There’s No Evidence The Death Penalty Deters Crime
There is no evidence that the Capital Punishment works.
Of all the arguments in favor of capital punishment, the one that seems to have the most staying power is the idea that it is a deterrent to future crime in that the possibility of facing death makes it less likely that people will commit crimes that will or could lead to death. The idea that executing murderers has been considered gospel among death penalty advocates for decades now, and it does seem to have some elements of logic to support it. After all, why would any rational person risk their own death by committing an act that could lead to their own death? Of course, a criminal act that is likely to end up in the death of a victim or victims already poses the danger that the assailant will be killed outright or mortally wounded, so one wonders why the risk of death ten years down the road would be any more of a deterrent than the risk of death at that very moment. Nonetheless, the idea that the death penalty is a deterrent remains the argument that death penalty advocates rely upon the most, even in the face of the problem of wrongful conviction of innocent men.
It turns out, though, that there’s absolutely no evidence that the death penalty deters crime:
In recent years, five U.S. states have eliminated capital punishment, and several others are currently reconsidering their policies. Advocates of the death penalty insist the moves will lead to more murders. They point to a number of studies conducted over the past couple of decades that purport to find clear evidence supporting their view. Experts happily serve up unequivocal congressional testimony, and feed their analyses to lobby groups.
The reality, unsatisfying and inconvenient as it may be, is that we simply don’t know how capital punishment affects the homicide rate. That’s the conclusion of the National Academy of Sciences, which typically plays the role of impartial arbiter in these social-science debates. Their expert panel recently concluded that existing research “is not informative about whether capital punishment decreases, increases, or has no effect on homicide rates,” and that such studies “should not influence policy judgments about capital punishment.”
The panel’s conclusions largely echo those from research conducted by one of us (Justin Wolfers) jointly with Stanford University law professor John Donohue. That research replicated and probed the leading studies, finding that even minor changes in how the analyses were conducted dramatically altered the conclusions. As a result, there’s “not just ‘reasonable doubt’ about whether there is any deterrent effect of the death penalty, but profound uncertainty,” the authors wrote. Indeed, “we remain unsure even of whether” the effects “are positive or negative.”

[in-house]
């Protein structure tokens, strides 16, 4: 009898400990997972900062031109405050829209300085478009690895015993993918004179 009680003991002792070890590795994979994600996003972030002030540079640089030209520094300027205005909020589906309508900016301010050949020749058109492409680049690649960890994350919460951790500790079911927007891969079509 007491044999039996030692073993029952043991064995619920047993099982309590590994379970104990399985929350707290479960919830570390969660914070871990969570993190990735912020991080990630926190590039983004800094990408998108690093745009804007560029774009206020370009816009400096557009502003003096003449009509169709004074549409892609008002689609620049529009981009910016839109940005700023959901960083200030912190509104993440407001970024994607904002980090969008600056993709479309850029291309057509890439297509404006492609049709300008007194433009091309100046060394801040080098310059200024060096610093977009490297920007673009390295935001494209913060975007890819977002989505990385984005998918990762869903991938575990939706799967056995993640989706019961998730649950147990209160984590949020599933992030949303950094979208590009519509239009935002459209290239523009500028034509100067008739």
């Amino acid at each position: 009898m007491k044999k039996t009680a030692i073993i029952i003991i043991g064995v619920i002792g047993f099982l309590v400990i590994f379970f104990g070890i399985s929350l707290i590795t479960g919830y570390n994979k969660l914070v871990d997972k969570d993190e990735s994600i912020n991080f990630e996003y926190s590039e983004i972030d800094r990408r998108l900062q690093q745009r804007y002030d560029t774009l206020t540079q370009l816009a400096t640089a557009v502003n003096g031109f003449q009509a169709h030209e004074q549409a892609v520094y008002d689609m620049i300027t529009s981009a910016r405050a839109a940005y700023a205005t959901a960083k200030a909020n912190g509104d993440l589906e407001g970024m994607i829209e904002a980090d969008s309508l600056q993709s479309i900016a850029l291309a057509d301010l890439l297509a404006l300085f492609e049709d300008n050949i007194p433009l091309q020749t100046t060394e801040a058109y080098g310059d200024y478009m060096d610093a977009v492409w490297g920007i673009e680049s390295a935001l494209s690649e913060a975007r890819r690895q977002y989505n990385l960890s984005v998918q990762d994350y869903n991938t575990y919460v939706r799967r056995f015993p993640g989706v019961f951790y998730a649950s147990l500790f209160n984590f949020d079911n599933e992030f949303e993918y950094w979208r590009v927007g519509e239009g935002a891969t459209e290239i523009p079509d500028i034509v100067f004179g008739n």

The main reason that a conclusion cannot be reached here is because there’s simply no way to correlate the homicide rate, which has fluctuated many times over the years, to a single factor like whether or not a particular state has the death penalty. This makes completely sense, actually. The number of factors that could potentially influence the homicide rate itself are too numerous to list, and they could be societal, cultural, or individual in nature. Additionally, even in states that have been aggressive in the use of the death penalty like Texas and Virginia, the factors that determine whether or not a case will be considered death penalty eligible can vary from jurisdiction to jurisdiction, and convictions can vary depending on a wide variety of factors ranging from the makeup of the jury to the competence of a particular Defense Attorney. Trying to factor all of those variable, many of which are entirely subjective, in order to answer the question “Does the death penalty deter crime?” would seem to be a next-to-impossible task even for the best team of social scientists.
Moreover, as the authors go on to point out, even if we could come up with an answer to this question, that still doesn’t end the discussion:
Even if one accepts the possibility that the threat of death deters some would-be murderers, that doesn’t mean it’s the best way to do so. Capital punishment diverts hundreds of millions of dollars from other criminal-justice interventions that may have done more to reduce homicide rates. This important point — there’s an opportunity cost to spending on capital punishment — often gets overlooked